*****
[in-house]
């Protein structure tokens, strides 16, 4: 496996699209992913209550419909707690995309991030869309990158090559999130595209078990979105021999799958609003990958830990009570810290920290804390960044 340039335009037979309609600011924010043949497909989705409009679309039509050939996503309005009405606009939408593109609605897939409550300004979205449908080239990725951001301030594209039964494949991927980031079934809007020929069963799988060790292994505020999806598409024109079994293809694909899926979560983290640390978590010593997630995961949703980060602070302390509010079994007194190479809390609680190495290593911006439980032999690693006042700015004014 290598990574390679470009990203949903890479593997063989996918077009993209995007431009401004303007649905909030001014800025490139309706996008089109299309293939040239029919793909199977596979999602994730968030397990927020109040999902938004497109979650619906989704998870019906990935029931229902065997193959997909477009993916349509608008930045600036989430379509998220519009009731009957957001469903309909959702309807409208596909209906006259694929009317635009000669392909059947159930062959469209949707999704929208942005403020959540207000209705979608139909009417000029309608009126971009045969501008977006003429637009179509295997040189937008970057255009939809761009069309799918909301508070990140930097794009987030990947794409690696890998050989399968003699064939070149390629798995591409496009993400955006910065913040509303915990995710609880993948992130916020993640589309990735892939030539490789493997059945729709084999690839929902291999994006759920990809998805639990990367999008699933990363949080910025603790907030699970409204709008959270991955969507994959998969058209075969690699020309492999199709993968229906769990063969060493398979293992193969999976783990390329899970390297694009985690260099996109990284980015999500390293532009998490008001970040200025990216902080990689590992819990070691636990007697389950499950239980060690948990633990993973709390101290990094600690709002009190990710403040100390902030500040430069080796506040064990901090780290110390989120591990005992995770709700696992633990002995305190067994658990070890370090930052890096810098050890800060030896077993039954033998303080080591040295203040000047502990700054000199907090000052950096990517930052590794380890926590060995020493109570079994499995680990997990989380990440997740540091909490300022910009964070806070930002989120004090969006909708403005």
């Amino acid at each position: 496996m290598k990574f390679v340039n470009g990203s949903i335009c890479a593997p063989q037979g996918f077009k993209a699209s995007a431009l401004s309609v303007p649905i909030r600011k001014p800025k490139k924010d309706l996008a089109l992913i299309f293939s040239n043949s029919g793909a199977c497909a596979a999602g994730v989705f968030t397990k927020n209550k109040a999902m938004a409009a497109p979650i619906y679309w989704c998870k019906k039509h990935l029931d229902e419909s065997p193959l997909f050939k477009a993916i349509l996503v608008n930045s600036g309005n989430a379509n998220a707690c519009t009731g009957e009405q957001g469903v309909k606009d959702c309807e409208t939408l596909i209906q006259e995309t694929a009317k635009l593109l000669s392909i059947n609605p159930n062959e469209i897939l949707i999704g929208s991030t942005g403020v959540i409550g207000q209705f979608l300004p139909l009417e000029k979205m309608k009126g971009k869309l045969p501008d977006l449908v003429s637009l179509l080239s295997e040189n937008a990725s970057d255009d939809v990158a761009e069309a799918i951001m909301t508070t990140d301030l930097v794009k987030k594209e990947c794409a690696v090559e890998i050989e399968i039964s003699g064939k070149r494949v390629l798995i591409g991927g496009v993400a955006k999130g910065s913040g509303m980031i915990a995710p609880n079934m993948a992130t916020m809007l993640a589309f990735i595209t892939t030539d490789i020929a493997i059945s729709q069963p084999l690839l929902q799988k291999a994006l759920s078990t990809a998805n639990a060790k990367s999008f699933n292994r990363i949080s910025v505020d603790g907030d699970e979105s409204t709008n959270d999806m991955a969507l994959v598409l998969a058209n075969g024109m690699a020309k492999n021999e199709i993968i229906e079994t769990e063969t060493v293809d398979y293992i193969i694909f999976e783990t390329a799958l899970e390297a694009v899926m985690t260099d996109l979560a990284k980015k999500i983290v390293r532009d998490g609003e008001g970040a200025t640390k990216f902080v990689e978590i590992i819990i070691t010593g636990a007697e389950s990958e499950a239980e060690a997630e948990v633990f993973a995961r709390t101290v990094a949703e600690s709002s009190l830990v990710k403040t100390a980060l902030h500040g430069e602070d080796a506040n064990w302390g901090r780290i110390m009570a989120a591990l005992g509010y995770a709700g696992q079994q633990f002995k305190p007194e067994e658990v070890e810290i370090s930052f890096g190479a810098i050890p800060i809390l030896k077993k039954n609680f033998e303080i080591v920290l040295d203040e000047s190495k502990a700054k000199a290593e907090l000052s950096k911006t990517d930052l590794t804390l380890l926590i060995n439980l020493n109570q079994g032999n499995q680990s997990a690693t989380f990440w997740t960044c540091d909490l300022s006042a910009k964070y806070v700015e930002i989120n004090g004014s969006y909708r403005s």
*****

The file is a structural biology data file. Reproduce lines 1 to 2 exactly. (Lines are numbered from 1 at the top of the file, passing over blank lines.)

[in-house]
């Protein structure tokens, strides 16, 4: 496996699209992913209550419909707690995309991030869309990158090559999130595209078990979105021999799958609003990958830990009570810290920290804390960044 340039335009037979309609600011924010043949497909989705409009679309039509050939996503309005009405606009939408593109609605897939409550300004979205449908080239990725951001301030594209039964494949991927980031079934809007020929069963799988060790292994505020999806598409024109079994293809694909899926979560983290640390978590010593997630995961949703980060602070302390509010079994007194190479809390609680190495290593911006439980032999690693006042700015004014 290598990574390679470009990203949903890479593997063989996918077009993209995007431009401004303007649905909030001014800025490139309706996008089109299309293939040239029919793909199977596979999602994730968030397990927020109040999902938004497109979650619906989704998870019906990935029931229902065997193959997909477009993916349509608008930045600036989430379509998220519009009731009957957001469903309909959702309807409208596909209906006259694929009317635009000669392909059947159930062959469209949707999704929208942005403020959540207000209705979608139909009417000029309608009126971009045969501008977006003429637009179509295997040189937008970057255009939809761009069309799918909301508070990140930097794009987030990947794409690696890998050989399968003699064939070149390629798995591409496009993400955006910065913040509303915990995710609880993948992130916020993640589309990735892939030539490789493997059945729709084999690839929902291999994006759920990809998805639990990367999008699933990363949080910025603790907030699970409204709008959270991955969507994959998969058209075969690699020309492999199709993968229906769990063969060493398979293992193969999976783990390329899970390297694009985690260099996109990284980015999500390293532009998490008001970040200025990216902080990689590992819990070691636990007697389950499950239980060690948990633990993973709390101290990094600690709002009190990710403040100390902030500040430069080796506040064990901090780290110390989120591990005992995770709700696992633990002995305190067994658990070890370090930052890096810098050890800060030896077993039954033998303080080591040295203040000047502990700054000199907090000052950096990517930052590794380890926590060995020493109570079994499995680990997990989380990440997740540091909490300022910009964070806070930002989120004090969006909708403005």